GIVING THANKS FOR GISHWHES
If you’ve been following me on Twitter over the last month or so, you’ve probably seen me tweet about weird things: making a sculpture of actor Jensen Ackles out of nothing but raisins and glue, gold leafing a toilet plunger, looking desperately for someone to devour a giant jar of gefilte fish while I videotape. All of these tweets were tagged GISHWHES, which stands for Greatest International Scavenger Hunt The World Has Ever Seen. But it’s more than that.
As I sit in LAX after a day of building concrete flower beds and stopping only when a man in the linen suit commanded me and fifty strangers to dance, I feel it is safe to say that GISHWHES has changed my life.
The brainchild of actor and fellow former Greenfield Massachussetts resident Misha Collins, GISHWHES immediately hooked and impressed me with its game design— starting with an ARG-like ramp up to a list of globally diverse challenges that cleverly reinforce connection, interaction, kindness and artistic revolution.
I’m pretty new to Silicon Valley, and I’ve only been working at Loot Drop for a few months. I tend towards awkwardness, and would rather skip eating lunch entirely than either grab food by myself or GOD FORBID ask to eat with someone I barely know. This scavenger hunt, if you can call it that, brought me closer to my coworkers in ways I never imagined. I am so incredibly lucky to not just work with talented people, but with game lovers willing to lay down in wet, cold grass to spell GISHWHES with their bodies, or cover themselves in bacon, or try to catch Cheez Whiz in their mouth when it’s being sprayed from a fourth story balcony— or yes, eat an entire jar of gefilte fish. Every time I would ask for help and say “it’s for a game,” my request was treated with the same gravitas as if I had said it was for the future of the free world.
It also gave me a chance to reconnect with friends far and wide— including a fellow Greenfieldian game designer who made the Lebanese flag out of Legos for me. I am terrible with keeping in contact when I move, and it was a wonderful reminder that there are people who care about me everywhere.
And, of course, meeting new people. Before the list was even released or teams were made, I’d already met a wonderful person I now consider a good friend, and my teammates are fierce and fun. But when I bought a plane ticket on a lark for the mysterious item #21 – show up to a house in South Pasadena at a certain date and time and follow the instructions given there – something magical happened.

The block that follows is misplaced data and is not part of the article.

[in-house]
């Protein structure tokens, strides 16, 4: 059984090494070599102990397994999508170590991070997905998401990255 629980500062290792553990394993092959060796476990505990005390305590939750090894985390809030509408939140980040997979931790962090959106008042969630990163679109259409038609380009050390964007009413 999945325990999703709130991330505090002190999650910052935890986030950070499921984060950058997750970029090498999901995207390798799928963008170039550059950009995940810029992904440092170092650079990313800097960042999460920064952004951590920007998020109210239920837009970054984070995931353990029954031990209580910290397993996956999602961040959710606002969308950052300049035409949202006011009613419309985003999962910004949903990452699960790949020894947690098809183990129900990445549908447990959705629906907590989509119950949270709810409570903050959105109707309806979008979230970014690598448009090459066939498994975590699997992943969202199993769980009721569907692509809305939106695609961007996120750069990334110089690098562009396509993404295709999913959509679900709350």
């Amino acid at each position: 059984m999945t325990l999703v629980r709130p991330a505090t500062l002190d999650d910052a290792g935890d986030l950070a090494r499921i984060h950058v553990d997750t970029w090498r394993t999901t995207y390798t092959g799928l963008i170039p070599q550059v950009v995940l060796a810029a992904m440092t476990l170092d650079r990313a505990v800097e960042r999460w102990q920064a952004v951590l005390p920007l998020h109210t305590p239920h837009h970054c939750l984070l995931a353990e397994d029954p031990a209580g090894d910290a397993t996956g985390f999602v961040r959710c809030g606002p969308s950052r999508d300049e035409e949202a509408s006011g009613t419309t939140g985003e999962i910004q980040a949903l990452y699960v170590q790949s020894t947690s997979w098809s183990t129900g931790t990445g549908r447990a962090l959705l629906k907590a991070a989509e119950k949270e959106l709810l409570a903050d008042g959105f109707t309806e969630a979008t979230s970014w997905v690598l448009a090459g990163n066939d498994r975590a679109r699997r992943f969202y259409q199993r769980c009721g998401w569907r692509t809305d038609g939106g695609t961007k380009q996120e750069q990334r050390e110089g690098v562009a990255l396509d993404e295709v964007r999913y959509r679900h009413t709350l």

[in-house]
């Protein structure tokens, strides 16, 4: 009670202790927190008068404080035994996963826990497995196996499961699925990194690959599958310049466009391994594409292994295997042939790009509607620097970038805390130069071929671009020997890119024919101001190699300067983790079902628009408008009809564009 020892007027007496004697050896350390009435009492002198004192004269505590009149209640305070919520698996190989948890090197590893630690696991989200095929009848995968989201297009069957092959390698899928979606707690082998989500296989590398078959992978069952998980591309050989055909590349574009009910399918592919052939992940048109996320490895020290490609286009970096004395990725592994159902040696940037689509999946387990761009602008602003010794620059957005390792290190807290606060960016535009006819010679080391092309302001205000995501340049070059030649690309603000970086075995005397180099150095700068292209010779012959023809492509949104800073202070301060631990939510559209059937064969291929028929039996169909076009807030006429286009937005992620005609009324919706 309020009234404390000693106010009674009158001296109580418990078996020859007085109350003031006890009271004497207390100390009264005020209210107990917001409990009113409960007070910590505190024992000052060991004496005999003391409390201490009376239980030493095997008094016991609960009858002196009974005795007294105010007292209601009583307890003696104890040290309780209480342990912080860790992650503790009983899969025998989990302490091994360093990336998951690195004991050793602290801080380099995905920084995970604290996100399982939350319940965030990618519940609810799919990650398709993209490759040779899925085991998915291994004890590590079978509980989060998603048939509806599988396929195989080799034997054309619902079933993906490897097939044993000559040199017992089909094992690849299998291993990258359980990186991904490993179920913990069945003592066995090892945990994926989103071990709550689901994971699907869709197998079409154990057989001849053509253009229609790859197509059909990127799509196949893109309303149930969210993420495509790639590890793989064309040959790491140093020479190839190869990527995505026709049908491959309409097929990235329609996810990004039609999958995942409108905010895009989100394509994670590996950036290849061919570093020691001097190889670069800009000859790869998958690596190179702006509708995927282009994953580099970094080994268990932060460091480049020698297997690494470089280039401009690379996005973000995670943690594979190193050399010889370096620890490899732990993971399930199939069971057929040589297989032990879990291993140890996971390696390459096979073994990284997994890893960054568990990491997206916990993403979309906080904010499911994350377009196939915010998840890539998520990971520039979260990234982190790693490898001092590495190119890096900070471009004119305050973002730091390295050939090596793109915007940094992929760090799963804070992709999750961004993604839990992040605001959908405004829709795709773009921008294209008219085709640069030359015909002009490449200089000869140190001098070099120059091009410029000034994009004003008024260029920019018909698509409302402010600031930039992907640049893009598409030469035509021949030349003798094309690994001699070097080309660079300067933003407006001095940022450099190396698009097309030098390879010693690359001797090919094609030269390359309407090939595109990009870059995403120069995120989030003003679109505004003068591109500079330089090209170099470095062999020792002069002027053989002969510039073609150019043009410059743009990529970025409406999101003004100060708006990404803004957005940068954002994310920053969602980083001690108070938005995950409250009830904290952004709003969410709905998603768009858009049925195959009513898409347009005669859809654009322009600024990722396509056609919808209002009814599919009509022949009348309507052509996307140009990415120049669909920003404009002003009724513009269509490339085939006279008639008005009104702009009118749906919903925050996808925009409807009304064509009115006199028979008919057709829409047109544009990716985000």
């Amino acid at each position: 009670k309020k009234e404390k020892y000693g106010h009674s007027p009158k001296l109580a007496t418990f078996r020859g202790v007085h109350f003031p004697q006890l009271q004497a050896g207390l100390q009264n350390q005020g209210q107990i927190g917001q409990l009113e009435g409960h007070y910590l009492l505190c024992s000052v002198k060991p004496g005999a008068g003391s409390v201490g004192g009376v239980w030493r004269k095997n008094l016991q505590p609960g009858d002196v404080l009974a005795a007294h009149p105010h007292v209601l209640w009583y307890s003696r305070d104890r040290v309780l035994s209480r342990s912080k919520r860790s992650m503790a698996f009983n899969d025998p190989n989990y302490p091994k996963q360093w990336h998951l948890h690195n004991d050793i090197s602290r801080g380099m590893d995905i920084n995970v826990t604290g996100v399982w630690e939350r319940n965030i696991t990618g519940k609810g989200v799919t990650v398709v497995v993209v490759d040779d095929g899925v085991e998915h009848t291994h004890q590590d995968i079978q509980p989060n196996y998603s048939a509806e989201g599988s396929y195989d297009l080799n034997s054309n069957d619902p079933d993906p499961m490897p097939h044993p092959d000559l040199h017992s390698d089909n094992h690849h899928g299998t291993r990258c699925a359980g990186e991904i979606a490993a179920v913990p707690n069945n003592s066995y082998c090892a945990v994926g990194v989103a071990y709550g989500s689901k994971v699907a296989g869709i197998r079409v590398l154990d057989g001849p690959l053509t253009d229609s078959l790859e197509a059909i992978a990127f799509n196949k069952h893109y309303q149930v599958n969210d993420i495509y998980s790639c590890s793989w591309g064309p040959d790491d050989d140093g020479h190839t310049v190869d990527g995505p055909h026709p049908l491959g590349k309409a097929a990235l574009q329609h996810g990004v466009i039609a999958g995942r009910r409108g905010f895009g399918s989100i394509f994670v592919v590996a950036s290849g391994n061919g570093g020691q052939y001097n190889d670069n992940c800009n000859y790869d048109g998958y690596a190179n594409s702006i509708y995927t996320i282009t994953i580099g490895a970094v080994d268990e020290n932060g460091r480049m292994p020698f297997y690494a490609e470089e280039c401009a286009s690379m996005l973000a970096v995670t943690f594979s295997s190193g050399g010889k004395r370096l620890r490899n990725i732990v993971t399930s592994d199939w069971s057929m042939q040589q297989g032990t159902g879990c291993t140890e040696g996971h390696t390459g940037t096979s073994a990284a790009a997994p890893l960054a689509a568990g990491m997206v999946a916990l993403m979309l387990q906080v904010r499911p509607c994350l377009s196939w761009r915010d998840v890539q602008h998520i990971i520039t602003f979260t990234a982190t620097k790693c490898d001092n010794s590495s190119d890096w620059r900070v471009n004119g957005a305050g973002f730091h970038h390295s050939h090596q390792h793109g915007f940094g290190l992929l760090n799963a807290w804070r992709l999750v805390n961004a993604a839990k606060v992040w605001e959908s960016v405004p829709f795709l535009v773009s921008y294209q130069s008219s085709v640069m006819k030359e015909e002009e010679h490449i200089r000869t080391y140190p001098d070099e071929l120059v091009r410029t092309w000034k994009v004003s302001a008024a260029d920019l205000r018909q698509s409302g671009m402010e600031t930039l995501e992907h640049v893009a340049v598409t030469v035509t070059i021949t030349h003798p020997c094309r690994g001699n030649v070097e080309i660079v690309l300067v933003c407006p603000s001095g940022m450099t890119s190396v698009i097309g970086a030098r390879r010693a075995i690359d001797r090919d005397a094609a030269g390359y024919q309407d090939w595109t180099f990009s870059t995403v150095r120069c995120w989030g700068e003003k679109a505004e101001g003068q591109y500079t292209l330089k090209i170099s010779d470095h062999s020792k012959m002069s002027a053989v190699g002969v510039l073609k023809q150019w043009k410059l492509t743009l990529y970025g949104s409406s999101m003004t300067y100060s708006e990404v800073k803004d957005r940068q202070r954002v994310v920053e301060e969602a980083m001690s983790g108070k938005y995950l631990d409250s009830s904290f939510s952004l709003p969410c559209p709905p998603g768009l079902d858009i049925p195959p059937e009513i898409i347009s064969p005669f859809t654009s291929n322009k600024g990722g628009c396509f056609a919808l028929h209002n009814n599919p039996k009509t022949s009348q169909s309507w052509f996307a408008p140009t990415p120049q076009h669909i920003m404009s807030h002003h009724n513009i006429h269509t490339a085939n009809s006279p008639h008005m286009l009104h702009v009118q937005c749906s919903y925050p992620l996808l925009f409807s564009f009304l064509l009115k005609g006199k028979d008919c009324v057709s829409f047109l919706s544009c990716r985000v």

I’m not just talking about the eyeball balloons or the bubble machine, the mysterious man in the linen suit or the Russian counter-intelligence. Being surrounded by strangers, doing the manual labor of digging ditches, sorting concrete chunks and pouring mortar, and stopping to sing and dance was surreal and beautiful.
I mentioned my PTSD in a previous post. I’m not going to get all sob-story; something bad happened to me near Thanksgiving when I was eleven, and for the longest time my PTSD was misdiagnosed as seasonal depression. None of the SAD treatments worked, of course, and for a long time I just stopped functioning for half the year. It’s one of the reasons I left college, and for a long time I couldn’t even hold down a job in the winter months. It’s not that bad any more, obviously, but the months of November and December are still fairly difficult and excruciating.
I called my husband from the house in Pasadena to let him know I was safe and neither axe murdered nor called upon to axe murder anyone else. I tried to explain what the mood was like, what this culminating experience of GISHWHES meant to me. My voice cracked a little.
“I can’t ever remember being happy, even for a moment, this close to Thanksgiving.”
Games, man. I know I say it a lot, but sitting in this airport still tasting concrete grit in my mouth I will say it again: games matter. When done well, they distract and entertain; but games can also rearrange your priorities, teach you things you thought you understood, and connect you to the world around you. And sometimes, if you are very very lucky and the game is very very good, a game can make old, painful wounds hurt just a little less.
I am already looking forward to next November, and that is something I never thought I would ever say.